Yes…hat makes sense. I know that for many runners, like you say, I mean in large part some of the activity that we do may be avoidance, but you know, when people get injured and they’re forced to really cease all activity, or they’ve been told they have to stop all activity, it can be really detrimental and sort of shocking to their system.
I personally believe and part of my approach, I think one of the most useful and helpful tools for injured runners to recover is to increase their activity, to get them moving. Part of that is because, you know, we know people who are chronically active, who are athletes, when they stop all activity their cortisol levels go up, all their stress hormones, you know, you can measure the increase in stress hormone circulating in their systems and that doesn’t just make them anxious and depressed. It also really does inhibit the immune system.
So I always try to find ways to work with them to get them moving and strengthen and fortify everything else in the system without further injuring that one injured healing part, whether it’s a stress fracture of the Achilles tendon or whatever, that’s the only one thing that’s injured. So they can usually do lots of stuff to get moving and get back to running faster if he will do that.
Overwhelmingly though, when I do that, these runners seem to kind of turn a corner and they don’t just feel better, but they also start to heal faster is what it seems. What do you think is responsible for that shift? I mean, is it this thing that you just sort of mentioned that you’re actually taking action? Is it some sense of gaining control, or what do you really think it is that causes this physiologic improvement that happens after they have some sort of emotional shift? Is there something to that?
Yeah, I think so. I can’t tell you where it comes from. All I can say is that I’ve seen it myself. I think a healthy body, healthy mind. My whole thing with DLT is that I’m essentially using running to help people cure their emotional problems because they both can be connected. If you can’t connect one, correct one, correct the other, and it’ll trickle down.
So people who are depressed, for instance, and feel powerless and feel that they can’t get anything right, well if you showed them that they can, they can get from A to B, we can increase your distance by 20 meters every week, although it’s most definitely not a training program, but by getting you from somewhere, people start to build up the confidence.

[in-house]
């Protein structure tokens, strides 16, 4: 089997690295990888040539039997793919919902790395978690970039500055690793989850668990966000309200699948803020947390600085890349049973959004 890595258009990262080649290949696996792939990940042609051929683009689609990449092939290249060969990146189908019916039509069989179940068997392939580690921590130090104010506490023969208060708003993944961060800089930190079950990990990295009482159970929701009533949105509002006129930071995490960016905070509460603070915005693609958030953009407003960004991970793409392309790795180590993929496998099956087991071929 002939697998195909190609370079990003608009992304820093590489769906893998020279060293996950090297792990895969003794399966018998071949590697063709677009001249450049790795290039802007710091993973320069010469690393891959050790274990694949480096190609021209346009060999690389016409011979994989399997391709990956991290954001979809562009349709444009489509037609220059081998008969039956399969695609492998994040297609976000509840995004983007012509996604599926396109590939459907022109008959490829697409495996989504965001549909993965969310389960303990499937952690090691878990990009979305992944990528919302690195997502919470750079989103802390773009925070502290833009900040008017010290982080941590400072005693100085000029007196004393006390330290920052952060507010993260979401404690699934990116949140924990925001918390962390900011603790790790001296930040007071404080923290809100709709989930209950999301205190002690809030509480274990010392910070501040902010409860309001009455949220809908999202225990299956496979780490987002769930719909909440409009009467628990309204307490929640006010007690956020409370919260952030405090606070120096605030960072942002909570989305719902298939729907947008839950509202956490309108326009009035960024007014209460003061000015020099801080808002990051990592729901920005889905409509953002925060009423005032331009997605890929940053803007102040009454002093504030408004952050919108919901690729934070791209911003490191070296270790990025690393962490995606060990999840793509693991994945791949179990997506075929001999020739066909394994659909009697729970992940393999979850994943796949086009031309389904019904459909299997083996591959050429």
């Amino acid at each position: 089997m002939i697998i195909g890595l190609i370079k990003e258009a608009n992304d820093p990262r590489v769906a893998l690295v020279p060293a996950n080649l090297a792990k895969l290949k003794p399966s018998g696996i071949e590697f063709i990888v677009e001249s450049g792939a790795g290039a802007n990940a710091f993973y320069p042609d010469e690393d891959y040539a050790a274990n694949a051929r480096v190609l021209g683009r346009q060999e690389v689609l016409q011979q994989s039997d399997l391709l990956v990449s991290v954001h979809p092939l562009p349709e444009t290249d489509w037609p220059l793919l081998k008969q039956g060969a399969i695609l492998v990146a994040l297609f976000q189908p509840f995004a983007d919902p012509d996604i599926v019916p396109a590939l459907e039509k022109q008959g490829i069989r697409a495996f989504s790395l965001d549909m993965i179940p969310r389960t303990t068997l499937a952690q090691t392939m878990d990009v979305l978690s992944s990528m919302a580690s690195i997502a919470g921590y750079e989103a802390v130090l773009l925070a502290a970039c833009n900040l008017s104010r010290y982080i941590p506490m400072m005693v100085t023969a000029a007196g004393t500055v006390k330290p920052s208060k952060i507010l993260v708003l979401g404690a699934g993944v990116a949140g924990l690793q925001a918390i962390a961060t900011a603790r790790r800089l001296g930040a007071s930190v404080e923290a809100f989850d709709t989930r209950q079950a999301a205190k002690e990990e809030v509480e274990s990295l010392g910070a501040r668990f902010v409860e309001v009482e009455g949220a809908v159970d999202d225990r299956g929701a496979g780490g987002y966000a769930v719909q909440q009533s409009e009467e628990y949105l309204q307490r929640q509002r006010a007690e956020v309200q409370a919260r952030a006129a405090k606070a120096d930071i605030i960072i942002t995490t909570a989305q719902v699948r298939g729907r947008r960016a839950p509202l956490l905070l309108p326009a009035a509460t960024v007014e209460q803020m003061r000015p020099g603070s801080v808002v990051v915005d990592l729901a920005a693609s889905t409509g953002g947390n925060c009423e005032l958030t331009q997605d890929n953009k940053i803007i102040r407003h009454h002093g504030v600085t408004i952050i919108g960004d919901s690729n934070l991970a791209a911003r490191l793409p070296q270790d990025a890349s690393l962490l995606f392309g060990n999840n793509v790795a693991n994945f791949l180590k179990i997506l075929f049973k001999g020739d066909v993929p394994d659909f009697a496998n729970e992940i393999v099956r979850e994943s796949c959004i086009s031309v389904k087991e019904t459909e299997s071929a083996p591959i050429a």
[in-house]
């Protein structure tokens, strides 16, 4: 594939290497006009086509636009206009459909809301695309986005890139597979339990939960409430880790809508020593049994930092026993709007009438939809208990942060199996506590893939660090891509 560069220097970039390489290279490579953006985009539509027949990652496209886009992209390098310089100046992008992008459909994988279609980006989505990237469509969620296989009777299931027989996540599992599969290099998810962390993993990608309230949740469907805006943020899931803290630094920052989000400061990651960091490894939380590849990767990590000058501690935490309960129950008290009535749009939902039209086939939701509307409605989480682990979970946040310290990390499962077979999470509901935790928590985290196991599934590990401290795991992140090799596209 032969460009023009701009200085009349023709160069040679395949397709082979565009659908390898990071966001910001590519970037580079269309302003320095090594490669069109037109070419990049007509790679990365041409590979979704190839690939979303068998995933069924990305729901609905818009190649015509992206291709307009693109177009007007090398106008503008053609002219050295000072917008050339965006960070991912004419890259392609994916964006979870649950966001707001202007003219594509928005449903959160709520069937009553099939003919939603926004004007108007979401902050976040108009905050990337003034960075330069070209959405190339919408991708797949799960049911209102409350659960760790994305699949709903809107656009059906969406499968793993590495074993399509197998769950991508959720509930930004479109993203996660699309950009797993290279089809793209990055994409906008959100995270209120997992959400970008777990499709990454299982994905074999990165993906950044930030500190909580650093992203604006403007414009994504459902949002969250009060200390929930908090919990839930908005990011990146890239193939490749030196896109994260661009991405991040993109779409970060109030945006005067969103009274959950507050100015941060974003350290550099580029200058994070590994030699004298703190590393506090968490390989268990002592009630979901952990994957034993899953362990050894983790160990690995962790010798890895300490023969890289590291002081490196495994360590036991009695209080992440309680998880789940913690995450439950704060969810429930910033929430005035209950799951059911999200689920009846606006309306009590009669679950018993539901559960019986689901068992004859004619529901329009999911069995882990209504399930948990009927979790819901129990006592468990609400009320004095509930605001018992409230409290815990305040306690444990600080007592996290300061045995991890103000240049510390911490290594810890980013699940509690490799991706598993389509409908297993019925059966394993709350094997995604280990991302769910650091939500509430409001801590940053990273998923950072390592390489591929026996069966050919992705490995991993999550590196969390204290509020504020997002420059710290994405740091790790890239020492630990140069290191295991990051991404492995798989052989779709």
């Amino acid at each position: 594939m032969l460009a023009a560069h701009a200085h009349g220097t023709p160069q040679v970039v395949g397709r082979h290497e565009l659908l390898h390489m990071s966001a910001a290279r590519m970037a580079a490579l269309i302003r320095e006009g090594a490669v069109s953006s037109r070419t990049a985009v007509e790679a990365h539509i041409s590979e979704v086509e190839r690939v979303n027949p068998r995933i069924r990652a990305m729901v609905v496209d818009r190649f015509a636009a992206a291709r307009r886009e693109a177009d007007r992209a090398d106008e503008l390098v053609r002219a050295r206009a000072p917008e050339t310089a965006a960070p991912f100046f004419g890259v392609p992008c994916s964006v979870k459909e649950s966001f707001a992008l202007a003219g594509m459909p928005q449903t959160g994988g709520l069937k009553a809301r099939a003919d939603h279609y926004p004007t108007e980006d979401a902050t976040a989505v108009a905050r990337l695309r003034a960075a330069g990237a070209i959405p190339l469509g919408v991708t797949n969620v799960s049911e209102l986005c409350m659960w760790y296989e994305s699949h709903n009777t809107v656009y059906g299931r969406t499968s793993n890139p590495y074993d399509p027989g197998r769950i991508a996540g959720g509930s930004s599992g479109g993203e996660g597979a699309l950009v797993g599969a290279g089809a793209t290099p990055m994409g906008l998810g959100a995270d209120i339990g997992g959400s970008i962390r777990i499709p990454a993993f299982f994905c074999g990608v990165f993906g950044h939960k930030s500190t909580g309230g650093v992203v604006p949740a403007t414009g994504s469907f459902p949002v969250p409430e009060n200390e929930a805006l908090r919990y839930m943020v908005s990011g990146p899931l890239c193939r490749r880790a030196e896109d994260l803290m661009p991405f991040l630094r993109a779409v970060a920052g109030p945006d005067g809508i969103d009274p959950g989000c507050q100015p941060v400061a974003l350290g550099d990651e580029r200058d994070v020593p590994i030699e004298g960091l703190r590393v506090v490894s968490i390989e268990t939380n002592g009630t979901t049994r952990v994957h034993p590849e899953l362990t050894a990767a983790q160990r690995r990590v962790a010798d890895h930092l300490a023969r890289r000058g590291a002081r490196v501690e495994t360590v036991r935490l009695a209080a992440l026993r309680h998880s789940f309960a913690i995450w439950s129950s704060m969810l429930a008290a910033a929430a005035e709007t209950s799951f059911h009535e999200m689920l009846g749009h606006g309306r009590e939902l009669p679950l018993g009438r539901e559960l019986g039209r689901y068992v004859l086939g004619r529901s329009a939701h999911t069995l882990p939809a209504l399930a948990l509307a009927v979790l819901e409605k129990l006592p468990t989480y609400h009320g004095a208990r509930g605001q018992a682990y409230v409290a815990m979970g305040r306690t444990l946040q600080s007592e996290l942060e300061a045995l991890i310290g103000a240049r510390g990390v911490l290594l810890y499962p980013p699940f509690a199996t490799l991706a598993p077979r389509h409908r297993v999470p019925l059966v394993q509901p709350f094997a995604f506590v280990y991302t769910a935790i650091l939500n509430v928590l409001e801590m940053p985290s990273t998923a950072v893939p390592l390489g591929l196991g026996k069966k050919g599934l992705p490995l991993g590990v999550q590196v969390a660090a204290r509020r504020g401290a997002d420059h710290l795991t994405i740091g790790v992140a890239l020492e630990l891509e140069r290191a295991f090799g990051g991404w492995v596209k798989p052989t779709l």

They’re just like, well god, yeah, I felt depressed and stuck before, but now I feel like actually I’m getting somewhere. All they’ve done is cross a field. But for them it’s like the Battle of Hastings. It becomes something massive, and it’s wonderful. That’s the great joy of my work I suppose. Just watching people helping themselves and using their own wits to do it.
Yeah, it’s interesting, and I’ve heard this so many times from different authors who will talk about even in business, they’ll talk about you don’t understand it, you’re at work and you have sales goals or whatever, and some guy in the office will start a new training program and he will go to the gym and he will start going consistently. He notices these changes in himself and suddenly his business, you know, his sales numbers go up, everything goes up, everything starts to improve, his personal life improves. Everything just seems to fall along with some small change. I think it was Tony Robbins who said something to the effect of that a decision is made through action. If you decide that you want to do something but you’ve taken no action, you haven’t truly decided you want to do it. So maybe some of this actually does affect that in some way too.